Sisters raise rabbits as their 4-H projects | KITSAP COUNTY FAIR

There’s something about those cute Netherland dwarf rabbits. Just ask Carley and Leah Cargile.

Carley Cargile

There’s something about those cute Netherland dwarf rabbits. Just ask Carley and Leah Cargile.

The Silverdale sisters, ages 9 and 7, are preparing to show their Netherland dwarfs at the Kitsap County Fair for the second year in a row. Both of them are active members in the South Kitsap Musketeers 4-H Club.

“Once I saw a Netherland dwarf, I knew I had to have one,” said Carley, who will be in 4th grade this fall. “When I first held one, it felt like I was holding a baby rabbit. I really like the breed because they are so soft and they stay small.”

Together, the sisters have nine rabbits and will be taking seven to show at the fair. All of them are Netherland dwarfs, except for Bella, who is a Holland breed.

“Bella was our first rabbit,” said Leah, who will be in second grade this fall. “We showed her the first year, but this year’s she’s going to be part of the ‘Pet Me’ farm.”

That is where kids can actually touch various animals while at the fair.

The sisters joined 4-H about two years ago at the urging of their mother. She gave them a choice of what animal they could raise and they chose bunnies.

“My girls are the fourth generation in our family to be in 4-H,” said Katie Matteson. “And the second generation to be in the same club.”

Katie was active in 4-H from 1991 to 2005. She showed guineau pigs, rabbits and horses. And her mother is a leader in the South Kitsap Musketeers.

The girls attend two 4-H meetings each month at the Bethel Grange and learn about how to show their rabbits. They also learn record-keeping, and keep journals for each rabbit on their growth and habits.

Each summer, they also go to a youth camp, do special projects in the community, and when they reach sixth and seventh grades, they’ll take a trip to Olympia to learn about the State Legislature. As teens they may get to go to Washington, D.C. to be at a presidential inauguration. Youth can participate in 4-H from kindergarten until they graduate from high school.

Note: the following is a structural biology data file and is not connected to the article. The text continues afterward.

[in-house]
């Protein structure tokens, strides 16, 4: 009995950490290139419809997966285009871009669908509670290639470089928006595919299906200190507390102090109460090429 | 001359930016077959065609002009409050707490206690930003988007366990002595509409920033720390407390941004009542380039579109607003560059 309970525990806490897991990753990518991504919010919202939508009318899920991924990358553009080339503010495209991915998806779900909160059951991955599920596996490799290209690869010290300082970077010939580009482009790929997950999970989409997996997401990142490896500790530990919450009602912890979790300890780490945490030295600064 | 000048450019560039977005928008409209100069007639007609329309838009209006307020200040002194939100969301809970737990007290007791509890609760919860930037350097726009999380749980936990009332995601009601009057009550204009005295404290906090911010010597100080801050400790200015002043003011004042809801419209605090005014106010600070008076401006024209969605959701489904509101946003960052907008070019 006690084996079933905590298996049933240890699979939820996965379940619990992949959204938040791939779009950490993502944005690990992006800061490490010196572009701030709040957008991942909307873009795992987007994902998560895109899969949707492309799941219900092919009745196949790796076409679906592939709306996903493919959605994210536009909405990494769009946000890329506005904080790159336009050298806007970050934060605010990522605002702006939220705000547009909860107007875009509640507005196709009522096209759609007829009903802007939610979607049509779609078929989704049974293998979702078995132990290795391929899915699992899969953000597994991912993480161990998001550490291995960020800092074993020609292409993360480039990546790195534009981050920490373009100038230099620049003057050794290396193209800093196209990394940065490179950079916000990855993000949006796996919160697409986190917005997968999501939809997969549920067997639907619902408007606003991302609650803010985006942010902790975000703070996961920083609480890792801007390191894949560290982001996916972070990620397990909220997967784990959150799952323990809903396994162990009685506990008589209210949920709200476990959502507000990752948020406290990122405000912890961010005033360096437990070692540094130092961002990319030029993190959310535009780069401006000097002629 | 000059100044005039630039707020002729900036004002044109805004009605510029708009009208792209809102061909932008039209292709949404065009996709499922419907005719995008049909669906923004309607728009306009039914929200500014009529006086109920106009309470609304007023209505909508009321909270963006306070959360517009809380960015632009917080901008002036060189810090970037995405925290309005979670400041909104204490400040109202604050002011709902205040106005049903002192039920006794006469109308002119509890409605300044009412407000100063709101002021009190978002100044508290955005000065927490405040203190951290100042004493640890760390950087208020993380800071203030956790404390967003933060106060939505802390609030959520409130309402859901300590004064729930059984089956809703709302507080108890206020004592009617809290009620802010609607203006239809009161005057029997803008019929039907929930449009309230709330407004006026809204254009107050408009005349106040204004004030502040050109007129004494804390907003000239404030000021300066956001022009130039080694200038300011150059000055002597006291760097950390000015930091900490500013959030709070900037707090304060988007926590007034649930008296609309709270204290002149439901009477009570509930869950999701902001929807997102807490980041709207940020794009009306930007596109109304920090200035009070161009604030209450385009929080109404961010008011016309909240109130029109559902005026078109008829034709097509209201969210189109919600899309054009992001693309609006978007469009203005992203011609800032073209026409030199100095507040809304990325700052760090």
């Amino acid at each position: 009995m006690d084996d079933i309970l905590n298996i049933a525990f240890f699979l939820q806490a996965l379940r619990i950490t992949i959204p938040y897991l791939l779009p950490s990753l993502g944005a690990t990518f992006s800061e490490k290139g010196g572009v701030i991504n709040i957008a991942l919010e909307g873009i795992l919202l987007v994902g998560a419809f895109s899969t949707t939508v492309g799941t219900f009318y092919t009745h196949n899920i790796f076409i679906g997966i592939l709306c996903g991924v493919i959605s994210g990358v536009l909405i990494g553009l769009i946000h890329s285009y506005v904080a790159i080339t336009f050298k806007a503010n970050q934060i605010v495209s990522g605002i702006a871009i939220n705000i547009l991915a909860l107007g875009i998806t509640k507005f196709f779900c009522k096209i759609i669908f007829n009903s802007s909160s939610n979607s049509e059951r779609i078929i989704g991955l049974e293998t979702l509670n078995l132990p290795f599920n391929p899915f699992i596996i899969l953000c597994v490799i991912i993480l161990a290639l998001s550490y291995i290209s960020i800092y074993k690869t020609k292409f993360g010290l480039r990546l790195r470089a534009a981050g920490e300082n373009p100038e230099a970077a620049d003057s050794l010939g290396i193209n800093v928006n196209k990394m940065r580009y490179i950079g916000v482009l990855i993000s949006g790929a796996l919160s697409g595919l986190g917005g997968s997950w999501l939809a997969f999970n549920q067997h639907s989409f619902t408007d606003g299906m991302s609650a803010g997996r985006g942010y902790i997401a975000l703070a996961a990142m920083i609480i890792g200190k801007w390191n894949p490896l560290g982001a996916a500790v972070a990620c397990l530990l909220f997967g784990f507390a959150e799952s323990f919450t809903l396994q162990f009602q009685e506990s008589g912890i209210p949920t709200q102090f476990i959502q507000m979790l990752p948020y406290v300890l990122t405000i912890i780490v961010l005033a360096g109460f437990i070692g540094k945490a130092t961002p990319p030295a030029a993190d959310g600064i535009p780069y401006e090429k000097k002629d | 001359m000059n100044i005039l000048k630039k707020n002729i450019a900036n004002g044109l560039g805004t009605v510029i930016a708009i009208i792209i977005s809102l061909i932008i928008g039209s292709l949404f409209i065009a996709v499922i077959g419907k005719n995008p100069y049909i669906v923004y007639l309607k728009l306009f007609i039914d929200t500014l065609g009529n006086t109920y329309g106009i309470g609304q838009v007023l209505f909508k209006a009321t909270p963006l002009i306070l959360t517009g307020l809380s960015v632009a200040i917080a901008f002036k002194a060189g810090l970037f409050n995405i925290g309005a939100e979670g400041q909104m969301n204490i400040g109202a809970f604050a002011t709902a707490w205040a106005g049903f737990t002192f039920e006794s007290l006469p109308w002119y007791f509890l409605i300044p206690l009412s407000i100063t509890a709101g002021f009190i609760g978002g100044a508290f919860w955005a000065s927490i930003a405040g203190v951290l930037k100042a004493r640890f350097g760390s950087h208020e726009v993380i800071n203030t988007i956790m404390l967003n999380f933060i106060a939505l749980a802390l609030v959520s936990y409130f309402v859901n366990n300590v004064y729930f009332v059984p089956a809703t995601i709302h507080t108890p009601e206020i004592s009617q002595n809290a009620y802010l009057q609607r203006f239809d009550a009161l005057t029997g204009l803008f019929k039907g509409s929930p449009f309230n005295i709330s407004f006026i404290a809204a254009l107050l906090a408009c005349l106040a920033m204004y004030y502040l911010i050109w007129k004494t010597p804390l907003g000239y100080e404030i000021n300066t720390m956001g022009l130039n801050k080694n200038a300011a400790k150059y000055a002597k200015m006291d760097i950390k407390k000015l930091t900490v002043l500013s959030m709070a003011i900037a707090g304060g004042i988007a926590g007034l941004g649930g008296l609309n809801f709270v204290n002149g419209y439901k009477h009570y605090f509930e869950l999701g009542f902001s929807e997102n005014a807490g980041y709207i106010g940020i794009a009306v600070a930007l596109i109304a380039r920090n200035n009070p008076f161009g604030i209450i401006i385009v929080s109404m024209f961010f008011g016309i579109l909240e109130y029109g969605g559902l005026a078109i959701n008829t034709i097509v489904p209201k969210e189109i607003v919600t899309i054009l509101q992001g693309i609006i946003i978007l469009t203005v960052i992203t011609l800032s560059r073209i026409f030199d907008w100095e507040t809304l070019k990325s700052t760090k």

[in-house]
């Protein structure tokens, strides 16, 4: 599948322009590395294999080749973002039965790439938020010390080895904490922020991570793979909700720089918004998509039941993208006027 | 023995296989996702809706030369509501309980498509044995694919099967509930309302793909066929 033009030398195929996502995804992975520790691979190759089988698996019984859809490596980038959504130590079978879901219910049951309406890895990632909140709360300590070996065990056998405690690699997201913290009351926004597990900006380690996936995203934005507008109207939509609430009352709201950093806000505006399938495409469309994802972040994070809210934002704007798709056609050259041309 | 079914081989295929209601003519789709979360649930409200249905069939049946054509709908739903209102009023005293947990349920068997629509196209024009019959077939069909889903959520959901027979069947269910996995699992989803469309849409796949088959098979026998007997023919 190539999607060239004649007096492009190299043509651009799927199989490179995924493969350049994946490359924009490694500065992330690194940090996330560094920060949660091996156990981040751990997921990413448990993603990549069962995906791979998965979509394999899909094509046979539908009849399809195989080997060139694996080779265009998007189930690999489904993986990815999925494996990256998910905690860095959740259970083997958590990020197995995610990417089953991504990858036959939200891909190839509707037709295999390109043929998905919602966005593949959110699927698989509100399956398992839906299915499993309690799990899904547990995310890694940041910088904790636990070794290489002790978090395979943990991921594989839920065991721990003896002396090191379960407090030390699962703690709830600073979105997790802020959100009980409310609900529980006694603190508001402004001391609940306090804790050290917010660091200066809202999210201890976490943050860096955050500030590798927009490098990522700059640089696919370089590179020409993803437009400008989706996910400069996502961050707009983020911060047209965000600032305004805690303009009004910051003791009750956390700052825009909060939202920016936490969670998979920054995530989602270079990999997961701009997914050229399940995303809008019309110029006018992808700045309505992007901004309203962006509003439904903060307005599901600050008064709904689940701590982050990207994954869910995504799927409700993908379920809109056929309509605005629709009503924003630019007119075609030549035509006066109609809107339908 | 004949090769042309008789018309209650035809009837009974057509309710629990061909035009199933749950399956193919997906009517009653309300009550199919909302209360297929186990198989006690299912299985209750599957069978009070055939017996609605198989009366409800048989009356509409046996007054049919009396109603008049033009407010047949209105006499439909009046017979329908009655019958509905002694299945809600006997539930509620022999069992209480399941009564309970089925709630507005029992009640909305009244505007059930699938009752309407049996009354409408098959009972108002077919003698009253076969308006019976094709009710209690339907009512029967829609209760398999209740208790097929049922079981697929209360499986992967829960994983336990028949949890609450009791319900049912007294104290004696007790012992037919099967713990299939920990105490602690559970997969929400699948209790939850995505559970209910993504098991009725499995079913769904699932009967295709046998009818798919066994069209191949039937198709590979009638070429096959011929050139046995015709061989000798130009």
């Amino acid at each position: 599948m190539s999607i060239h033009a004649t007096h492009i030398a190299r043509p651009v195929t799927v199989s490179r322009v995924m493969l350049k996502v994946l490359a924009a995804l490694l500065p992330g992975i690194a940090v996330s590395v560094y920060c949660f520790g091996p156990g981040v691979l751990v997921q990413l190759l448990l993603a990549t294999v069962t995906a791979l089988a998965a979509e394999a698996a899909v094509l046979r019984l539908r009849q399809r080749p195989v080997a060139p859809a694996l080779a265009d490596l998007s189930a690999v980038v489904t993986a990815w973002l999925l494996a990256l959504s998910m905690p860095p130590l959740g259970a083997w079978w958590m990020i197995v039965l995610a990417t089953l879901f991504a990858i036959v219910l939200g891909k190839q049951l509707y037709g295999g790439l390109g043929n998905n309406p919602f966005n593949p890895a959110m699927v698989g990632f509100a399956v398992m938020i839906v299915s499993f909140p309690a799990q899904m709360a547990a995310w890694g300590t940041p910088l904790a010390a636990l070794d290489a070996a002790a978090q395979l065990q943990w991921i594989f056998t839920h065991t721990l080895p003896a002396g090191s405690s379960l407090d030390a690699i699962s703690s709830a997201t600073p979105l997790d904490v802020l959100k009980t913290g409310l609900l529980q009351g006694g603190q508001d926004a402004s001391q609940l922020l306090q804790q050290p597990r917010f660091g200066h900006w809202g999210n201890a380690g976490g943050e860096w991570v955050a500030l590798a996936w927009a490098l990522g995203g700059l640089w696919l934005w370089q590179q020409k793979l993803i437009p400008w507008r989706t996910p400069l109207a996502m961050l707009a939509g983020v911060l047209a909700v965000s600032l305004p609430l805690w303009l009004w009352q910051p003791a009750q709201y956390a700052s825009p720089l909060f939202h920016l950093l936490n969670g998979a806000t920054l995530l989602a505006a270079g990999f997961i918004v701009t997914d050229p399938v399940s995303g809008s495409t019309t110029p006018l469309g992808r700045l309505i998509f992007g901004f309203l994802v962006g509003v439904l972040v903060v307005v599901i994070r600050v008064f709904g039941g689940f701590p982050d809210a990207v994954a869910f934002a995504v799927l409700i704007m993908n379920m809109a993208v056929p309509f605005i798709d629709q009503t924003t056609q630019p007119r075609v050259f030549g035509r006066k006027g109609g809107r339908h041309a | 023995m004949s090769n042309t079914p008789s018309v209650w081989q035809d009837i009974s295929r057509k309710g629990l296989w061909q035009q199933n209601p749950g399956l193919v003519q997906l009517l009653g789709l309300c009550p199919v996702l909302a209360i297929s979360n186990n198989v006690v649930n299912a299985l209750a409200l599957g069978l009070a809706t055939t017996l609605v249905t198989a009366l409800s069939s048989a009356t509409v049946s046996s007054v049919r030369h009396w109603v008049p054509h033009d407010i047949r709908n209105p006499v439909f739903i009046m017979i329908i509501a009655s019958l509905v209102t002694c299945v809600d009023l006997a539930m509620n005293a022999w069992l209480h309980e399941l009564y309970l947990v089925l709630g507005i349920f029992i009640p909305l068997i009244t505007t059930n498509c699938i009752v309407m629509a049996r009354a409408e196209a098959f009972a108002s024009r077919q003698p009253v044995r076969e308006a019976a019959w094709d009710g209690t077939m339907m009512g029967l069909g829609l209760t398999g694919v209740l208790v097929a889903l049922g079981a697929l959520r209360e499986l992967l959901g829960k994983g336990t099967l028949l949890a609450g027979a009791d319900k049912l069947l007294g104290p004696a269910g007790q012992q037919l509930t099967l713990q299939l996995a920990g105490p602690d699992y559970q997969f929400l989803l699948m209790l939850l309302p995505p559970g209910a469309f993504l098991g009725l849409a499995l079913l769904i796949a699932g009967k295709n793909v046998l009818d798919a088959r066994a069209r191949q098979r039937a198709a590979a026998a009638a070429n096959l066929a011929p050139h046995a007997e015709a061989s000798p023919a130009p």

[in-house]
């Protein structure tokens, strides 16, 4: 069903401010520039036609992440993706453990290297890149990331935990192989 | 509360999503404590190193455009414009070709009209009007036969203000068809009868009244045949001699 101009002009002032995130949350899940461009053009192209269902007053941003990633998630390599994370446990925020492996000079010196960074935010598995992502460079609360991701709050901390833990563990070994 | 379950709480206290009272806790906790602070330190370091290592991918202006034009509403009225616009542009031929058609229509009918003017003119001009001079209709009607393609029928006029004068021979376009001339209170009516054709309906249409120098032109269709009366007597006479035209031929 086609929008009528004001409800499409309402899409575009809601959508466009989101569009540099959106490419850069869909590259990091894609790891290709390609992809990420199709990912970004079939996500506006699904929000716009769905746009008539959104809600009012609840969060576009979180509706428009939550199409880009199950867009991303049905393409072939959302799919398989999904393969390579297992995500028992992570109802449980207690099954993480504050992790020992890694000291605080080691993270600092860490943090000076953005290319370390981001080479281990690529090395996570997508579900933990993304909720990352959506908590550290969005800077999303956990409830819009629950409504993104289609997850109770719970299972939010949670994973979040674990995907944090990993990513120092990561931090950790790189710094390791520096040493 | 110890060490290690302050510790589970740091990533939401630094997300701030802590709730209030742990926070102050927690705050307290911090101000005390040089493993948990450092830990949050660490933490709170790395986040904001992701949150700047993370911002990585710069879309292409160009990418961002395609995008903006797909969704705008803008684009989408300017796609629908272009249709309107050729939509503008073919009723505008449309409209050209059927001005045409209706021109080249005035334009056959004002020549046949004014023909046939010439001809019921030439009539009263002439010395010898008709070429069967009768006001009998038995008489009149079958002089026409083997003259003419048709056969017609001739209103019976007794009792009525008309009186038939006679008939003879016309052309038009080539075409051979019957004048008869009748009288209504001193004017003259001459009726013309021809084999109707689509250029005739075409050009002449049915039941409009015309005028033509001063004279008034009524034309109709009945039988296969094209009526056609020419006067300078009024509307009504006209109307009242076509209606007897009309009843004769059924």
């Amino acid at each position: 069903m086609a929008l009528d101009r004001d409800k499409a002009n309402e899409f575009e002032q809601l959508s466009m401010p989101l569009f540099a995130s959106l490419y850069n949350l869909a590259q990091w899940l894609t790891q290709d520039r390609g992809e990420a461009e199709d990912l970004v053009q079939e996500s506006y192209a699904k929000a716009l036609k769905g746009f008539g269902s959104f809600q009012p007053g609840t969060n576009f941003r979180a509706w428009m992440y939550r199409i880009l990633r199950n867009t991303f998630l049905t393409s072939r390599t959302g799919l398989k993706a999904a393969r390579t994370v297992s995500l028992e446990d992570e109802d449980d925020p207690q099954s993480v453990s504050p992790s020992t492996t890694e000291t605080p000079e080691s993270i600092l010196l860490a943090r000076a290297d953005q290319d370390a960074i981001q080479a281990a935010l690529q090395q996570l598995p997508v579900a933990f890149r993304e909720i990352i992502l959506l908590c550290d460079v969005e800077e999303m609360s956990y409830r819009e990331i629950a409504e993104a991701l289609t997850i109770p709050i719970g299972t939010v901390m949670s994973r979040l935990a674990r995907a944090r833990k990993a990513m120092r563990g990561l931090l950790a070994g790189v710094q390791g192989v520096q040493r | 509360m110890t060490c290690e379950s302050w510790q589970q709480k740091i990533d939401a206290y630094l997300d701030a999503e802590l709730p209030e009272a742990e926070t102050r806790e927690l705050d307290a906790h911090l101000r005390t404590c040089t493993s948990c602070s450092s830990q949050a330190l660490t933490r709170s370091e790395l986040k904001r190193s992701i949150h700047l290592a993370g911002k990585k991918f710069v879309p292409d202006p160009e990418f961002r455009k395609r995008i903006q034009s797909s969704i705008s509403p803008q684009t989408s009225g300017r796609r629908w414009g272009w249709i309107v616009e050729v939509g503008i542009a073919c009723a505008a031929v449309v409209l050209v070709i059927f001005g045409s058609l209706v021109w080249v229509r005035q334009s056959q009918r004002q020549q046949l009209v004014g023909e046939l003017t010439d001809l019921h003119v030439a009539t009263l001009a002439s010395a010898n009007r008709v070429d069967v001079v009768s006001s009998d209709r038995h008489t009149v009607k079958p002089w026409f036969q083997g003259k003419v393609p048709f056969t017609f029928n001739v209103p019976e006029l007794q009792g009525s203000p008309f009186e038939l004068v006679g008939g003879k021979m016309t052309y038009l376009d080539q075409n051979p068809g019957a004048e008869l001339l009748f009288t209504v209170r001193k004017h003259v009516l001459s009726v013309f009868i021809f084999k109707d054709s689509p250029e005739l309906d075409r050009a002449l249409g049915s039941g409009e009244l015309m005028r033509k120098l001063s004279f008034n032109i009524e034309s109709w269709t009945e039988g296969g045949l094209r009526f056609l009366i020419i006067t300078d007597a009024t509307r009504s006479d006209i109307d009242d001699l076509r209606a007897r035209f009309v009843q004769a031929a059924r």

As for caring for the rabbits, it’s a year-round thing.

“This isn’t just about showing rabbits at the fair,” said Katie. “It’s about learning to care for an animal for as long as it lives.”

Each day, the girls feed their rabbits. An average Netherland dwarf eats about a cup of food a day, some in the morning and some at night. And the girls make sure the rabbits have fresh water each day.

They have to clean the cages, once or twice a week. They have three rows of three cages stacked as “condos” and the rabbits are kept in the garage.

“We have some hawks and eagles around,” said Nick Matteson, Katie’s husband. “So the rabbits don’t go out unless they’re on a leash.”

And each rabbit needs to be held each day.

“Sometimes it’s hard to hold each rabbit each day and give them enough time,” said Leah. “They usually hop toward the front of the cage and say ‘get me out.’”

The best part of having rabbits, the girls said, is getting to hold them.

“We like to watch them explore around the house,” said Leah. “They usually head down the hallway and want to go in all the rooms. We have to close all the doors so they don’t get lost.”

As for the fair, the girls will pack up their rabbits and take them to the fairgrounds the day the fair opens. Their rabbits will be there for the entire fair. When it’s their turn, they will show each rabbit before judges and use the techniques they’ve learned in 4-H. And each 4-H member will have barn duty.

“That’s where we stay at the (rabbit) barn and answer any questions that people have about rabbits,” Carley said. “It’s fun to see people look at the rabbits and tell them all about them.”

The sisters also show their rabbits at three or four other competitions throughout the year, including those at Enumclaw and Monroe. The wall in the dining room is filled with ribbons they’ve won with their rabbits.

And while it can happen, the girls don’t worry about their rabbits getting loose while they are at the fair.

“Just maybe Bella,” said Leah. “Because she can jump high.”

They enjoy finding out which rabbit will win the “favorite” status, in which each person visiting the rabbit barn can cast a vote for their favorite rabbit. But winning isn’t really why they have rabbits. They want to let people know that rabbits make good pets.

As the girls father said, some people don’t understand raising rabbits for show.

“They say ‘Why are you putting so much money in to these rabbits? Are you going to eat them?’,” said Nick. “What the girls are in this for is to raise the quality of the breed, to refine the genes and show the best rabbit they can.”

 

About 4-H:

Kitsap County 4-H served more than 2,200 youth in Kitsap County through unique clubs and after school programming in 2015. 4-H members develop life skills such as public speaking and independence through projects from dogs, to quilting, to robotics. Families can visit the Kitsap County Fair to see more of the projects that members can participate in.

If you are interested in learning more about Kitsap County 4-H visit www.wsu.edu/kitsap/youth/ or email kitsap.county4h@wsu.edu. 4-H is open for enrollment of new members from Oct. 1 to March 1.

 

 

 

 

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